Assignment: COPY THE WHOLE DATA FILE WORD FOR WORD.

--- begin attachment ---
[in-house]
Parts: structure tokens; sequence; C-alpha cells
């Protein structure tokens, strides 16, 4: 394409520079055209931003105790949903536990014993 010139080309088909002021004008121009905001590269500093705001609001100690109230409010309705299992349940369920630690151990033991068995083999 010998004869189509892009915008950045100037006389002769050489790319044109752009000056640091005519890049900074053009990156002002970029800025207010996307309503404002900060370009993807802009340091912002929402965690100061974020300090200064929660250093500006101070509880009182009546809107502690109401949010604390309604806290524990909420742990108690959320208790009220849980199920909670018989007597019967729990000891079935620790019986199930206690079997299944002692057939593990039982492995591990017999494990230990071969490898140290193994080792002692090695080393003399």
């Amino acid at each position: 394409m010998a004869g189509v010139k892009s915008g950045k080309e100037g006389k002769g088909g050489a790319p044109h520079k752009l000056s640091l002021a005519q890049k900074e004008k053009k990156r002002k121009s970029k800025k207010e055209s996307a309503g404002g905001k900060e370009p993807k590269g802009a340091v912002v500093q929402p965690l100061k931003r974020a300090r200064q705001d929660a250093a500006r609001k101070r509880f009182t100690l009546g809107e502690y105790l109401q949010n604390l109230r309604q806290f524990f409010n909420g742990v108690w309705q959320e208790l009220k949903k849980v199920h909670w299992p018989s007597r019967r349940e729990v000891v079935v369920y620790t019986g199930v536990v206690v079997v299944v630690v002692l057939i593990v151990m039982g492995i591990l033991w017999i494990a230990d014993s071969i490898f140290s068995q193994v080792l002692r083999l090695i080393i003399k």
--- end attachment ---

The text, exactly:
[in-house]
Parts: structure tokens; sequence; C-alpha cells
């Protein structure tokens, strides 16, 4: 394409520079055209931003105790949903536990014993 010139080309088909002021004008121009905001590269500093705001609001100690109230409010309705299992349940369920630690151990033991068995083999 010998004869189509892009915008950045100037006389002769050489790319044109752009000056640091005519890049900074053009990156002002970029800025207010996307309503404002900060370009993807802009340091912002929402965690100061974020300090200064929660250093500006101070509880009182009546809107502690109401949010604390309604806290524990909420742990108690959320208790009220849980199920909670018989007597019967729990000891079935620790019986199930206690079997299944002692057939593990039982492995591990017999494990230990071969490898140290193994080792002692090695080393003399």
């Amino acid at each position: 394409m010998a004869g189509v010139k892009s915008g950045k080309e100037g006389k002769g088909g050489a790319p044109h520079k752009l000056s640091l002021a005519q890049k900074e004008k053009k990156r002002k121009s970029k800025k207010e055209s996307a309503g404002g905001k900060e370009p993807k590269g802009a340091v912002v500093q929402p965690l100061k931003r974020a300090r200064q705001d929660a250093a500006r609001k101070r509880f009182t100690l009546g809107e502690y105790l109401q949010n604390l109230r309604q806290f524990f409010n909420g742990v108690w309705q959320e208790l009220k949903k849980v199920h909670w299992p018989s007597r019967r349940e729990v000891v079935v369920y620790t019986g199930v536990v206690v079997v299944v630690v002692l057939i593990v151990m039982g492995i591990l033991w017999i494990a230990d014993s071969i490898f140290s068995q193994v080792l002692r083999l090695i080393i003399k």